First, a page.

In 2002, residents from Cleveland's downtown neighborhoods embraced a program to improve good health and growth in their lives, neighborhoods and community.
This effort, known as Building Healthy Communities, started when St. Vincent Charity Medical Center and several partners commissioned a community health survey to provide a broad view of the needs of the Central Neighborhood, where the hospital is located.
Since then, Building Healthy Communities staff members have been working in collaboration with residents and service organizations to extend education and practical tools to Central Neighborhood.
Building Healthy Communities and its broad network of neighborhood partners motivate residents to work together with local organizations for positive change, good health and growth in their own lives, their neighborhoods, and the community through numerous programs, efforts and events.
Programming for all ages includes annual health fairs, Great American Smoke Out events, National Nutrition Month events, health-related Red Hat Society programming, youth employment opportunities, nutrition training and exercise classes, E.M.B.R.A.C.E. (Embracing African Cultural Experiences) events, MyCom after-school activities, and the Garden Boyz urban farm project, which has received support from Reimagining Cleveland.
Building Healthy Communities also presents opportunities for local residents to participate in and advocate for programs related to community diversion and delinquency avoidance. And, it includes leadership training and opportunities to help increase the neighborhood's voter registration, voter participation and understanding of government issues.
Today, the program continues as a grassroots collaboration that supports and empowers residents to address quality of life concerns. It has had a positive effect on hundreds of residents in the Central Neighborhood by providing a vision of what can be, as well as a vehicle for achieving the vision. Major sponsors of the Building Healthy Communities program include Arbor Park Village, Councilwoman Phyllis Cleveland, Sisters of Charity Foundation of Cleveland, Tri-C Metro Campus, Sisters of Charity Health System and St. Vincent Charity Medical Center.
Recent Blog Posts
April 30, 2021
Healthy Learners and the South Carolina Center for Fathers and Families are preparing for two upcoming online giving days. Both ministries are participating in Midlands Gives (May 4) and Palmetto Giving Day (May 4-5).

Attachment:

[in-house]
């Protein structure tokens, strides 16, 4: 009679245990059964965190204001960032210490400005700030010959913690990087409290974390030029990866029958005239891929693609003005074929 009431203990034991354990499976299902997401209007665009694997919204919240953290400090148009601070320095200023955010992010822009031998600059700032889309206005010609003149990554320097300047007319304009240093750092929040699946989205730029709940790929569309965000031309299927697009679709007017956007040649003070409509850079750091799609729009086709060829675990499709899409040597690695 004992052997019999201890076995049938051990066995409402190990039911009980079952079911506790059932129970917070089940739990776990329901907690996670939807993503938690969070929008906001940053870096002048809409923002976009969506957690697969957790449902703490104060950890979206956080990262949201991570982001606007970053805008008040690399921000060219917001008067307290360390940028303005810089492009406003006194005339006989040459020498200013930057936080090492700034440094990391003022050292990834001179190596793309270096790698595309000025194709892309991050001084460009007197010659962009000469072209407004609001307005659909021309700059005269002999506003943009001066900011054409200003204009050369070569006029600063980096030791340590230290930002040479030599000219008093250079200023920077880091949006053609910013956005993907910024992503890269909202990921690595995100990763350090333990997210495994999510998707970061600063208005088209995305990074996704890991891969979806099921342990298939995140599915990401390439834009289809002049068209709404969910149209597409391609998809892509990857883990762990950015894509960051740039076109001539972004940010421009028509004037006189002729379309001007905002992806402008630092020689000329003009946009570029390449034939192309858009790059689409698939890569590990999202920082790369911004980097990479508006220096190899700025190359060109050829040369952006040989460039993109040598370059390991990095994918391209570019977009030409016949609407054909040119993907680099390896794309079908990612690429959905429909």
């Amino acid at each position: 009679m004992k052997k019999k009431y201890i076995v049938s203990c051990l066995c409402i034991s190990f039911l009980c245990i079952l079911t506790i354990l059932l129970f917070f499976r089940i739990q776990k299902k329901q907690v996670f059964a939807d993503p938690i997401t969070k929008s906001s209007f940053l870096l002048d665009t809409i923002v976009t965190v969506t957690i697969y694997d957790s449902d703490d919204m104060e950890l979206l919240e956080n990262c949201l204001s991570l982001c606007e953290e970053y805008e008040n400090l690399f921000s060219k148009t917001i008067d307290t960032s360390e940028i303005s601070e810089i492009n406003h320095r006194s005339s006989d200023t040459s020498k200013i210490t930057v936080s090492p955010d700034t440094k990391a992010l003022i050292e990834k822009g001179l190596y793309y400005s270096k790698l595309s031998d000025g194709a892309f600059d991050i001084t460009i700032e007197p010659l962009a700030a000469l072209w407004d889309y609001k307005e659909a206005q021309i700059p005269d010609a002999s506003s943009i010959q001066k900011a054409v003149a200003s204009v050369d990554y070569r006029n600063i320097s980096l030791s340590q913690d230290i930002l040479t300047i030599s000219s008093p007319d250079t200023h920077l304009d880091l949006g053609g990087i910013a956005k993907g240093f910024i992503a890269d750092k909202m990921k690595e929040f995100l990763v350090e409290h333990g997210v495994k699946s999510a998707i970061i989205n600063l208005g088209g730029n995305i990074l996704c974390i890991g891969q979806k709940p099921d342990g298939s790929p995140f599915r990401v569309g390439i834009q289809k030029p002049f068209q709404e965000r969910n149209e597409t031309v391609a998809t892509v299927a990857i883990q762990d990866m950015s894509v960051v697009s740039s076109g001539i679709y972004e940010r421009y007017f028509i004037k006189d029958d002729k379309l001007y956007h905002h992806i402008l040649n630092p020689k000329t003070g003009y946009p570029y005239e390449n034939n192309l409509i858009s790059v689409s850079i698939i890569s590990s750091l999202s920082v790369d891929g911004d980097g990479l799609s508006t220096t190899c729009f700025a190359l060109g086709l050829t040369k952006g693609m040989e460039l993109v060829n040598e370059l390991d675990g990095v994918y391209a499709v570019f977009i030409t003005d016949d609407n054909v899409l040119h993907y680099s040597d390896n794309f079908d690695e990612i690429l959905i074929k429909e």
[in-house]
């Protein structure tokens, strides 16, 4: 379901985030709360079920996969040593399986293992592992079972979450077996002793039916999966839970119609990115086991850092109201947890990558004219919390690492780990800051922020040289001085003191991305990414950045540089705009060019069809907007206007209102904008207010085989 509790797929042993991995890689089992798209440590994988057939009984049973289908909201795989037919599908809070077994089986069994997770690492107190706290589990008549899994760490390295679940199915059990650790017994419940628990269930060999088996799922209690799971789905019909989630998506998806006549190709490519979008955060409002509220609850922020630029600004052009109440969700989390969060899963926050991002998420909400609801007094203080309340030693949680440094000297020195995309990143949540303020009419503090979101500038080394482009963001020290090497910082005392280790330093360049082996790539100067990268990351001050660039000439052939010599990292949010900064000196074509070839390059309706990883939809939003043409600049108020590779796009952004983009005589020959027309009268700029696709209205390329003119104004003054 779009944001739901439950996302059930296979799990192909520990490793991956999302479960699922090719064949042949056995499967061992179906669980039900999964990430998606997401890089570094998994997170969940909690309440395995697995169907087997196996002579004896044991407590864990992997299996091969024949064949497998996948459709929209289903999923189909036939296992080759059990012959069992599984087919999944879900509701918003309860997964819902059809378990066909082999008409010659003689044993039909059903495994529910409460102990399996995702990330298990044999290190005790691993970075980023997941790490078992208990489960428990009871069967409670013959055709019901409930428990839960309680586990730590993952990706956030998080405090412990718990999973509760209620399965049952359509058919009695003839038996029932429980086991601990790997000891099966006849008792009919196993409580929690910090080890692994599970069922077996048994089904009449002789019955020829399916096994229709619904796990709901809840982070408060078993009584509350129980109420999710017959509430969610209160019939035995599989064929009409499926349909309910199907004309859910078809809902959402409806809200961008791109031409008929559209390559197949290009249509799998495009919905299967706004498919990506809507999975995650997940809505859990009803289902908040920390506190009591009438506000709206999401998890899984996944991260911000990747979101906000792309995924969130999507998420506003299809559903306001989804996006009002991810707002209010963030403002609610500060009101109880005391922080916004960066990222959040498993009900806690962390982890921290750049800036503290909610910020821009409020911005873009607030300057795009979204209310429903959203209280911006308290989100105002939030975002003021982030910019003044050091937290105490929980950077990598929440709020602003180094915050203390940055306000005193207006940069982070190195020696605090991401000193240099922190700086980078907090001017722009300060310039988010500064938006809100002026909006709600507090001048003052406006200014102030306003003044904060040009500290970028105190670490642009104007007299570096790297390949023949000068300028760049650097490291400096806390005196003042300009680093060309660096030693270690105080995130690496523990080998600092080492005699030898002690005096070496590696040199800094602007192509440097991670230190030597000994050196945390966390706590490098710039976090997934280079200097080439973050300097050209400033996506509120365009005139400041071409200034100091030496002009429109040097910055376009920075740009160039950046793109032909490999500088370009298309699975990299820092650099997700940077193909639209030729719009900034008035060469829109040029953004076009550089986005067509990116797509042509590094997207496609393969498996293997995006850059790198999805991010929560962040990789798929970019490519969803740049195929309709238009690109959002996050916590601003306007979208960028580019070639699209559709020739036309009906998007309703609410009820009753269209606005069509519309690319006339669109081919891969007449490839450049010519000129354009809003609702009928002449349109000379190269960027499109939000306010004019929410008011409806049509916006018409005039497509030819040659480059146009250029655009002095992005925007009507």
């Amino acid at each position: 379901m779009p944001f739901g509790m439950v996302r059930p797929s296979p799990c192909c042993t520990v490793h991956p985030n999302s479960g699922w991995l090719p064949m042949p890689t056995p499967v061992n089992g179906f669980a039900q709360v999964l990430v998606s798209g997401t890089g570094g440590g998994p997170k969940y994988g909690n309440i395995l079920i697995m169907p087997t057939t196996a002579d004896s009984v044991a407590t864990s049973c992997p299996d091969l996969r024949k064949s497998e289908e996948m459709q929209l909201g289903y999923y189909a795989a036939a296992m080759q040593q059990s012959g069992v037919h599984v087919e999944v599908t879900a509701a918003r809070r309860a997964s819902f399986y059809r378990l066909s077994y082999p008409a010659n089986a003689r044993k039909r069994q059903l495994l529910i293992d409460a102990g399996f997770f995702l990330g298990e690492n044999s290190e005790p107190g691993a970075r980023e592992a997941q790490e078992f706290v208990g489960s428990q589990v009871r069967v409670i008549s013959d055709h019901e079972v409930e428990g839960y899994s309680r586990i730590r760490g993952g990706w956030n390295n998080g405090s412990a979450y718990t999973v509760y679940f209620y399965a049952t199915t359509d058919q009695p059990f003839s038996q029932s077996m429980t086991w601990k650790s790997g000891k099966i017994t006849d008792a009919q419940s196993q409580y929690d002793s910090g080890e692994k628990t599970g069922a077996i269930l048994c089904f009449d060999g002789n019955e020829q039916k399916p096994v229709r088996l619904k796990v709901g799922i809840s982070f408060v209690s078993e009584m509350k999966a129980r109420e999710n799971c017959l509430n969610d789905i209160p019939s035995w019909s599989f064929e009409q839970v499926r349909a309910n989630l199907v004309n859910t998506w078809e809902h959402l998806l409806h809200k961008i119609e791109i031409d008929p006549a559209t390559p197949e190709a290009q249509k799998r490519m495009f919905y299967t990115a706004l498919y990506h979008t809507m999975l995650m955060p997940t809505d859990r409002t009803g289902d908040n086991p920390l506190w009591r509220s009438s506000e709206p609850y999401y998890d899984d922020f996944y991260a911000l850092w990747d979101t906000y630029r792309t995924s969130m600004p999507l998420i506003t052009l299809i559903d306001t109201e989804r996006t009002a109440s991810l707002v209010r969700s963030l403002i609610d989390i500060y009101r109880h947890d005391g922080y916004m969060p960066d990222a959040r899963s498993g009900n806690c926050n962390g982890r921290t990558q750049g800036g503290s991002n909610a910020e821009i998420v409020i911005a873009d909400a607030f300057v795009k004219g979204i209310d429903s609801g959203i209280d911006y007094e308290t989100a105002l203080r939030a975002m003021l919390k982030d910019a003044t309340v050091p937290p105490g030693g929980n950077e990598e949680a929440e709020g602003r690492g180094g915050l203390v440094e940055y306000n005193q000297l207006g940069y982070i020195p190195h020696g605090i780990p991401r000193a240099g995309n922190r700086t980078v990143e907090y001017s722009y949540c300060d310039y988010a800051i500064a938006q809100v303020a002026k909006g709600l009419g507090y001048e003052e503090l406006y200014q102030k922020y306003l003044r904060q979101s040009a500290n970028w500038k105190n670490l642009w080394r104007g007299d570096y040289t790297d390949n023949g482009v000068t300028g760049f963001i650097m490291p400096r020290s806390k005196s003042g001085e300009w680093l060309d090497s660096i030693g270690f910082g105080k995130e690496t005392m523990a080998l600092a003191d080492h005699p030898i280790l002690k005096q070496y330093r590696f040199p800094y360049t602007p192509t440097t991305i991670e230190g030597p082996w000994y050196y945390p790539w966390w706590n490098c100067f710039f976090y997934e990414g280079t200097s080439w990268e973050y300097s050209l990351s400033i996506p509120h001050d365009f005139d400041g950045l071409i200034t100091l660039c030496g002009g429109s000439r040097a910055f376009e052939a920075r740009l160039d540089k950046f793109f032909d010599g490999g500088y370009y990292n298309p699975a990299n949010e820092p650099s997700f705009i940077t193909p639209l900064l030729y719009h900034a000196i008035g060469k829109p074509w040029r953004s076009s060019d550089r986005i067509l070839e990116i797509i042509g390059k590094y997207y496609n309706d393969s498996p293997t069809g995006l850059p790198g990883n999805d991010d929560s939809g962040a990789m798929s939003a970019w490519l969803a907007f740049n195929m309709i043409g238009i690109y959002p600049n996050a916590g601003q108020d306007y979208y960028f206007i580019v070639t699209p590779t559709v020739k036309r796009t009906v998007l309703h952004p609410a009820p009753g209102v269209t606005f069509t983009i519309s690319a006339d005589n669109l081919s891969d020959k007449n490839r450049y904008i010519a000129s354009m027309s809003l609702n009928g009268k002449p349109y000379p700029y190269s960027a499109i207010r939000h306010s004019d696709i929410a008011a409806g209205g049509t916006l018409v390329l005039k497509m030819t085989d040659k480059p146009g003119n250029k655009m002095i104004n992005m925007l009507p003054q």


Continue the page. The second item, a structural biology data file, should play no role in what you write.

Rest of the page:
April 28, 2021
Joseph’s Home to launch first facility in Cleveland to support medically fragile women experiencing homelessness
Mary’s Home, Cleveland’s first provider focused on the physical and mental health needs of medically fragile women experiencing homelessness, will open its doors in December through generous commitments of nearly $1 million, leaders of Joseph’s Home announced. “Women experiencing homelessness in Cuyahoga County have no place to go to recover from acute health conditions after leaving a hospital,” said Beth Graham, executive director, Joseph’s Home. “These women desperately need a nurturing, caring place to recuperate – not only from physical illness, but also the additional trauma they face from homelessness.”
April 26, 2021
Joseph's Home announces plans to serve women experiencing homelessness through the launch of Mary's Home
Women experiencing homelessness in Cuyahoga County have no place to go to recover from significant health problems. They desperately need a nurturing, caring place to recuperate—not only from physical illness, but also the additional trauma they face from homelessness. Joseph’s Home is embarking on a transformative project with a goal to open the doors to women experiencing homelessness by December 31, 2021. Mary’s Home—a 10-bed facility that was a former school and daycare center adjacent to Joseph’s Home—will serve greater Cleveland’s population of single, adult women who are experiencing homelessness and have acute medical conditions.
April 21, 2021
WKSU spotlights how SPARK and the Early Childhood Resource Center have helped families and educators deal with pandemic effects
It's not surprising that the pandemic has had a major impact on early childhood education. The SPARK program and the Early Childhood Resource Center have been helping families and educators deal with the effects of the pandemic since it began. Radio station WKSU recently featured the work both have done to adapt to continue to provide a kindergarten readiness advantage for families with preschool-age children.